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(Reuters) — Some crude oil producers restarted operations on Tuesday in Canada's energy heartland as a mass evacuation of the Fort McMurray, Alberta, oil town entered its fourth week, though cool weather and light winds were helping firefighters dampen the blaze.
No oil facilities or communities were in the fire's path as of Tuesday morning as its footprint grew slightly to 523,000 hectares (2,008 square miles) from roughly 522,900 hectares on Monday, Alberta officials said at a news conference.
The blaze was spreading mainly across forested areas to the east on Tuesday as firefighters were working to hold fire breaks around prized oil sands facilities where crews have stripped away tinder-dry trees and vegetation.
Firefighters from the United States and South Africa were expected to join the fight in the next few days, the officials said.
"We have some hot, dry conditions coming this week, so we'll really be put to the test here to see how that holds," Alberta Wildfire Compliance and Investigations Manager Chad Morrison said. "We feel fairly confident in the coming days that we'll hold most of the ground there."
No rain has been forecast for Tuesday.
On Monday, authorities lifted evacuation orders for all work camps in the area, a significant step for companies eager to restart production. Workers could return to camps once safety assessments were completed over the next two days.
The fire has shut down about half of the oil sands' production capacity, though some producers are beginning to come back online.
Athabasca Oil Corp. resumed operations at its Hangingstone site following a shutdown on May 5, before which production volumes exceeded 9,000 barrels per day, the company said in a statement on Tuesday. Athabasca said it expected to return to normal operating levels over the next several weeks with no anticipated long-term impacts.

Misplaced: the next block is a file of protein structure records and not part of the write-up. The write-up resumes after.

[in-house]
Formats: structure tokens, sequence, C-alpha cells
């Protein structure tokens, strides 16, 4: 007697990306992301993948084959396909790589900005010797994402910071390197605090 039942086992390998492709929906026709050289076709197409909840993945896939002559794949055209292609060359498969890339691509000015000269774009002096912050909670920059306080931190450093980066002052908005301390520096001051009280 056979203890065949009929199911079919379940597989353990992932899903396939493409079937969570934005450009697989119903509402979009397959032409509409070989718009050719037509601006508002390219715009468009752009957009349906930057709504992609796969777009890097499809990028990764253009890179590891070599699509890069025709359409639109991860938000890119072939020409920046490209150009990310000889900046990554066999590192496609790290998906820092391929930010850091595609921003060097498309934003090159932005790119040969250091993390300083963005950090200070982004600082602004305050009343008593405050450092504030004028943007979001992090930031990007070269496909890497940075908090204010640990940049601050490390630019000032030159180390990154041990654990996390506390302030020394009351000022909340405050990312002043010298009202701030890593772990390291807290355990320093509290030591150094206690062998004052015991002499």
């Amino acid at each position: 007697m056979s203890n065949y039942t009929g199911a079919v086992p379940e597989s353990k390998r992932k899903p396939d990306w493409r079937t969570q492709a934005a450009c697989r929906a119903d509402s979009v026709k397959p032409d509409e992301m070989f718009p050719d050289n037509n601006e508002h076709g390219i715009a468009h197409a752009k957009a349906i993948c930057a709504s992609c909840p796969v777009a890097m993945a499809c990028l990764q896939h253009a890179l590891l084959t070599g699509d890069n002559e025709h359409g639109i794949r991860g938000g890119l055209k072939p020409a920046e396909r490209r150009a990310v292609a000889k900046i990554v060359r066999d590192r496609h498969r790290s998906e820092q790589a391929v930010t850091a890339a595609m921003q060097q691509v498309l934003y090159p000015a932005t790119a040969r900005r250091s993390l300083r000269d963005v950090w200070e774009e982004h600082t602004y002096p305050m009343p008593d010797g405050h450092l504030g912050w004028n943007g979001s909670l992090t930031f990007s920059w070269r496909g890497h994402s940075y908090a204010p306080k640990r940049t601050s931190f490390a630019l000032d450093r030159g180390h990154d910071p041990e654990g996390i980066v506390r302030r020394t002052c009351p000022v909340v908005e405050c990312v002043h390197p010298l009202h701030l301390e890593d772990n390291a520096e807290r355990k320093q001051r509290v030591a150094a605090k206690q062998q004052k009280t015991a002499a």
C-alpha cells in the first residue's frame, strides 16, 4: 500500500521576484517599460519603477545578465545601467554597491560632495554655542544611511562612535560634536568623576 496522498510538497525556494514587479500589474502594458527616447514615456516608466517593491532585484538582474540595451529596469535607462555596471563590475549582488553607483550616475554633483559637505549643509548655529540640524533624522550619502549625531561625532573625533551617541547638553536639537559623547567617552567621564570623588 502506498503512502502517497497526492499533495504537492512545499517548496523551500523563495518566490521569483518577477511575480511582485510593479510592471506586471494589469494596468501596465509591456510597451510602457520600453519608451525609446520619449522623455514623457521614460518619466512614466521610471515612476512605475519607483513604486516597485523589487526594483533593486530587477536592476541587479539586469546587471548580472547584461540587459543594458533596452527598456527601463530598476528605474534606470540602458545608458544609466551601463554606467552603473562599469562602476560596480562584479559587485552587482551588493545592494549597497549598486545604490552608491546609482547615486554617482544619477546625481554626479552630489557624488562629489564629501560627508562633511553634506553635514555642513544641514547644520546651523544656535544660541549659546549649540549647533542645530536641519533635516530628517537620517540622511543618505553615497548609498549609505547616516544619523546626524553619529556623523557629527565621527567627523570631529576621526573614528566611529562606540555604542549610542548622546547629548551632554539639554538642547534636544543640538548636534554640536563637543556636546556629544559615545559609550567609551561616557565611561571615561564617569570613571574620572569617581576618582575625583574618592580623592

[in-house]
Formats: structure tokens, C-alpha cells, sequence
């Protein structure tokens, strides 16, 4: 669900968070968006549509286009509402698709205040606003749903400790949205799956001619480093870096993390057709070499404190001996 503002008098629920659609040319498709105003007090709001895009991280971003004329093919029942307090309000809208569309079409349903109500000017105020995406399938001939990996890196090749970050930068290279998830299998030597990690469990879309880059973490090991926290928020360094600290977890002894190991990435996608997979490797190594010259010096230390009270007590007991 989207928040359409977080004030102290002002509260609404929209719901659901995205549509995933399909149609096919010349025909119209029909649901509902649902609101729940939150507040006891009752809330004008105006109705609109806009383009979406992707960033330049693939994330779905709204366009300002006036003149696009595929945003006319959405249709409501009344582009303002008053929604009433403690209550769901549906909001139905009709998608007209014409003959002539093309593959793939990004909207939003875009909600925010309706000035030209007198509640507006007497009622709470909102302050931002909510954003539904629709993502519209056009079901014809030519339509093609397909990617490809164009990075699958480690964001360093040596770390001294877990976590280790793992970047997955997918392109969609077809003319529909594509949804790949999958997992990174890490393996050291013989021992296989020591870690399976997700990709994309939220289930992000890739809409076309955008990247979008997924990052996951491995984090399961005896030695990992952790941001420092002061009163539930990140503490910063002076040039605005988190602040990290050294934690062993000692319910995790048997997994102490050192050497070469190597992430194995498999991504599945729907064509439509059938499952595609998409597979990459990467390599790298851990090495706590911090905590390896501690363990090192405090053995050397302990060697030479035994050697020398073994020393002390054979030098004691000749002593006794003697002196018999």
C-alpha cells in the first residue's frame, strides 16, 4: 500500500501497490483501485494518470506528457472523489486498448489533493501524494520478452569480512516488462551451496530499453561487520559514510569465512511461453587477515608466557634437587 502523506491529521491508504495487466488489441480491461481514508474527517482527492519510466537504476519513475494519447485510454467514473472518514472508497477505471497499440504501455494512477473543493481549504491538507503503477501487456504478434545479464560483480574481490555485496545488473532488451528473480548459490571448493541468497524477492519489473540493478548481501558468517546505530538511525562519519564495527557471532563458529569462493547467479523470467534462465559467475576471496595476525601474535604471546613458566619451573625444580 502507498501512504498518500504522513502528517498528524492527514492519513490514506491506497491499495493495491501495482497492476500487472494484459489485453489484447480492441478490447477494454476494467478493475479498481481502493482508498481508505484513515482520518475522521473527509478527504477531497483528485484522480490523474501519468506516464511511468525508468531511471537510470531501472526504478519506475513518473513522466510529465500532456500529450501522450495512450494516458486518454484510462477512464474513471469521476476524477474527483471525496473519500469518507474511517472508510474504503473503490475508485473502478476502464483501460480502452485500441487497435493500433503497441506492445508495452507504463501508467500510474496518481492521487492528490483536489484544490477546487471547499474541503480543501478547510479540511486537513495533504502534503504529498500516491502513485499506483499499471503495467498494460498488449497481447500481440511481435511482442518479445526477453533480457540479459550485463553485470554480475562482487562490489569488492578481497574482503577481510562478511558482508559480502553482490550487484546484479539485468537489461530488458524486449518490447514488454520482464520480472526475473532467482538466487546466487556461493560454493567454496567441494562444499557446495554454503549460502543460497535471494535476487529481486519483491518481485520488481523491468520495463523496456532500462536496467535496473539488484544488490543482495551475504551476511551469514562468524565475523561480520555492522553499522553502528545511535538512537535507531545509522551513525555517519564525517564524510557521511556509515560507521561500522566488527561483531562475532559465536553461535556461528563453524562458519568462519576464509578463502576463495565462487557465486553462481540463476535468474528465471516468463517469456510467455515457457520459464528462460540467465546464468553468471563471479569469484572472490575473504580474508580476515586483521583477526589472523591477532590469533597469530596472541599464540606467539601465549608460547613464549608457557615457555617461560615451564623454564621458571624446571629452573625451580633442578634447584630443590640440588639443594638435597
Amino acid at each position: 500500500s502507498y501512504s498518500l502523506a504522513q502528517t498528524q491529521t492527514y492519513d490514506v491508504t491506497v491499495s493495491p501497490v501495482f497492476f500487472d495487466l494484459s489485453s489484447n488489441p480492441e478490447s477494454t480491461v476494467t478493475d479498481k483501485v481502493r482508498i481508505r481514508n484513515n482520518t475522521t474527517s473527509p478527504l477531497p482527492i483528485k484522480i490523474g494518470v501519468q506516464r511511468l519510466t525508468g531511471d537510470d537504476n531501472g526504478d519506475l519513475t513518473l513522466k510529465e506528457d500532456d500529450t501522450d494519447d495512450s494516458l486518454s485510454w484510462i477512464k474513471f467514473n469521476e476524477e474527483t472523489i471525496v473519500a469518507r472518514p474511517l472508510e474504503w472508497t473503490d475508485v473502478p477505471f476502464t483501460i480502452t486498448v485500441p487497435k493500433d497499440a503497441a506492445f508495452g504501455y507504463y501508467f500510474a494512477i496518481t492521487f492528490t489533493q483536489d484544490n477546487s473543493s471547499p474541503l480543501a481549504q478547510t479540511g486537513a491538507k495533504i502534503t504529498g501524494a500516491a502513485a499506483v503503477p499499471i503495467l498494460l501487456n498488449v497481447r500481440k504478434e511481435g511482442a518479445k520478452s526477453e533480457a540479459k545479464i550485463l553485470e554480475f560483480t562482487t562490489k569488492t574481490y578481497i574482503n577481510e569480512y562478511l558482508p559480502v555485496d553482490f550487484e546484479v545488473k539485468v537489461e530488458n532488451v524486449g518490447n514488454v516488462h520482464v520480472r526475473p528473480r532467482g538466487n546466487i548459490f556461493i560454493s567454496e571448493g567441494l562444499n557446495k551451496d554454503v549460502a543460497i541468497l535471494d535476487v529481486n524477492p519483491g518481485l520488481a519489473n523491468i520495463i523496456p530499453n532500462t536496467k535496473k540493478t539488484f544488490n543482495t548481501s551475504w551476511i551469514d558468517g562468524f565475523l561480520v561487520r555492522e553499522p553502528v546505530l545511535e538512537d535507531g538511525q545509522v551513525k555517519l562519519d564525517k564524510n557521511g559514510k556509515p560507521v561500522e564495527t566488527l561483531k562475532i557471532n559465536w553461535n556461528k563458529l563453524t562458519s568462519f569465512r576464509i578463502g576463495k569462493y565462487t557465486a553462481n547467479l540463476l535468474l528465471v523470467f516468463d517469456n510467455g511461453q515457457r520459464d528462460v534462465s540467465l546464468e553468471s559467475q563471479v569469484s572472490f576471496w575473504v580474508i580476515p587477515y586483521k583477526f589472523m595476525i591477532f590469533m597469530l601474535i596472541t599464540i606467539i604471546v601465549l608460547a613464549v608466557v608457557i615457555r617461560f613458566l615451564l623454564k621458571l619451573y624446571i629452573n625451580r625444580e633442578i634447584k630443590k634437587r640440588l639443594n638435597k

Suncor Energy Inc. said on Monday it was preparing for a staged restart of its operations, with some workers in the area doing necessary "pre-work."
"Given our current assessment, we are confident we can safely return people to the region to begin the process of restarting operations," Suncor President and Chief Executive Steve Williams said in a statement. "We believe that getting our employees back to work is an important part of the process to get things back to normal in Fort McMurray."
Some of the area's more than 90,000 evacuated residents may be allowed to return starting on June 1, depending on air quality and other factors.
The regional government published a pamphlet late on Monday that recommended returnees bring at least two weeks' worth of food, water and prescription medication.
Alberta officials said they were developing logistics plans to guide the thousands of residents expected to return, many of them to uninhabitable homes damaged by fire and smoke.
Challenges include limited medical services and labyrinthine insurance claims, as well as dealing with black bears that have been lured into the desolate neighborhoods by the scent of rotting food.
The fire destroyed entire neighborhoods when it tore through Fort McMurray on May 3 and 4, but most of the city remained standing. Even so, insurers say the fire could be the most expensive natural disaster in Canadian history, costing up to 9 billion Canadian dollars ($6.86 billion).
"You are returning to a community that was profoundly affected by a wildfire," the government pamphlet said. "Services that you are used to or rely on may be limited for some time."
(Reuters) — Canada will have to set aside more money to deal with natural disasters like wildfires, storms and floods as climate change starts to bite, the head of the country’s property insurance industry group said on Wednesday.